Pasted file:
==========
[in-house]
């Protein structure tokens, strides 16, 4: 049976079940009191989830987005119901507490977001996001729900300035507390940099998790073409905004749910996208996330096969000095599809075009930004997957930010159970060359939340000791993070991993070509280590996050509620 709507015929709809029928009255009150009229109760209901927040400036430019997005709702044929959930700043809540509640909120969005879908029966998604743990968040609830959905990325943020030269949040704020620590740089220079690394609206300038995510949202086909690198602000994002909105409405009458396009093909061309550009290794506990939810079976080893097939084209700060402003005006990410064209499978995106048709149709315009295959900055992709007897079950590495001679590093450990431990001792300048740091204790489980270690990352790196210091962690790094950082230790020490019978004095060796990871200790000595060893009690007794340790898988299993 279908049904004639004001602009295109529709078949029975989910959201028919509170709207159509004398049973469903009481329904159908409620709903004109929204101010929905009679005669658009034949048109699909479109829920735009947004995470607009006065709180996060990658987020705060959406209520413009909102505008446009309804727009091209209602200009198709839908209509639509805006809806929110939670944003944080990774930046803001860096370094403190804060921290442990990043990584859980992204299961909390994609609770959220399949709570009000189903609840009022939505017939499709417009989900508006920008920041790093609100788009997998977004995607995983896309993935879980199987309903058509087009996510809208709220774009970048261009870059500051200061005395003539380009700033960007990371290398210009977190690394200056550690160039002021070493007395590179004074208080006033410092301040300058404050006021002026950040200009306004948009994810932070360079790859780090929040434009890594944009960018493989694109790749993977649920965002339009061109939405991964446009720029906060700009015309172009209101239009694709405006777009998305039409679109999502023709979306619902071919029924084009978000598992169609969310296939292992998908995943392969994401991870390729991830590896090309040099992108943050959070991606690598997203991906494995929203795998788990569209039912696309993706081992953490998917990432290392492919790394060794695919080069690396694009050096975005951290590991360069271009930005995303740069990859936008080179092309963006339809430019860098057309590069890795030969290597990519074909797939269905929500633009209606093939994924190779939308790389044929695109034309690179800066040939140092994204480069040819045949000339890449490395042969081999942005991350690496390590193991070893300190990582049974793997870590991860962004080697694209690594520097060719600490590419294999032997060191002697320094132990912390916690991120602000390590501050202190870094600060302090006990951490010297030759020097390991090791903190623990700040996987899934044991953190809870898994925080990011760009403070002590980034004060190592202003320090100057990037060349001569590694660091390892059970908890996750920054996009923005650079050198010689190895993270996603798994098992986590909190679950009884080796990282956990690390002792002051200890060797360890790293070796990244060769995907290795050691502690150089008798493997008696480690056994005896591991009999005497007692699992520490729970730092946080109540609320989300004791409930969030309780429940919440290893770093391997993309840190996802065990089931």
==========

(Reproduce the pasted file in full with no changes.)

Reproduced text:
[in-house]
């Protein structure tokens, strides 16, 4: 049976079940009191989830987005119901507490977001996001729900300035507390940099998790073409905004749910996208996330096969000095599809075009930004997957930010159970060359939340000791993070991993070509280590996050509620 709507015929709809029928009255009150009229109760209901927040400036430019997005709702044929959930700043809540509640909120969005879908029966998604743990968040609830959905990325943020030269949040704020620590740089220079690394609206300038995510949202086909690198602000994002909105409405009458396009093909061309550009290794506990939810079976080893097939084209700060402003005006990410064209499978995106048709149709315009295959900055992709007897079950590495001679590093450990431990001792300048740091204790489980270690990352790196210091962690790094950082230790020490019978004095060796990871200790000595060893009690007794340790898988299993 279908049904004639004001602009295109529709078949029975989910959201028919509170709207159509004398049973469903009481329904159908409620709903004109929204101010929905009679005669658009034949048109699909479109829920735009947004995470607009006065709180996060990658987020705060959406209520413009909102505008446009309804727009091209209602200009198709839908209509639509805006809806929110939670944003944080990774930046803001860096370094403190804060921290442990990043990584859980992204299961909390994609609770959220399949709570009000189903609840009022939505017939499709417009989900508006920008920041790093609100788009997998977004995607995983896309993935879980199987309903058509087009996510809208709220774009970048261009870059500051200061005395003539380009700033960007990371290398210009977190690394200056550690160039002021070493007395590179004074208080006033410092301040300058404050006021002026950040200009306004948009994810932070360079790859780090929040434009890594944009960018493989694109790749993977649920965002339009061109939405991964446009720029906060700009015309172009209101239009694709405006777009998305039409679109999502023709979306619902071919029924084009978000598992169609969310296939292992998908995943392969994401991870390729991830590896090309040099992108943050959070991606690598997203991906494995929203795998788990569209039912696309993706081992953490998917990432290392492919790394060794695919080069690396694009050096975005951290590991360069271009930005995303740069990859936008080179092309963006339809430019860098057309590069890795030969290597990519074909797939269905929500633009209606093939994924190779939308790389044929695109034309690179800066040939140092994204480069040819045949000339890449490395042969081999942005991350690496390590193991070893300190990582049974793997870590991860962004080697694209690594520097060719600490590419294999032997060191002697320094132990912390916690991120602000390590501050202190870094600060302090006990951490010297030759020097390991090791903190623990700040996987899934044991953190809870898994925080990011760009403070002590980034004060190592202003320090100057990037060349001569590694660091390892059970908890996750920054996009923005650079050198010689190895993270996603798994098992986590909190679950009884080796990282956990690390002792002051200890060797360890790293070796990244060769995907290795050691502690150089008798493997008696480690056994005896591991009999005497007692699992520490729970730092946080109540609320989300004791409930969030309780429940919440290893770093391997993309840190996802065990089931």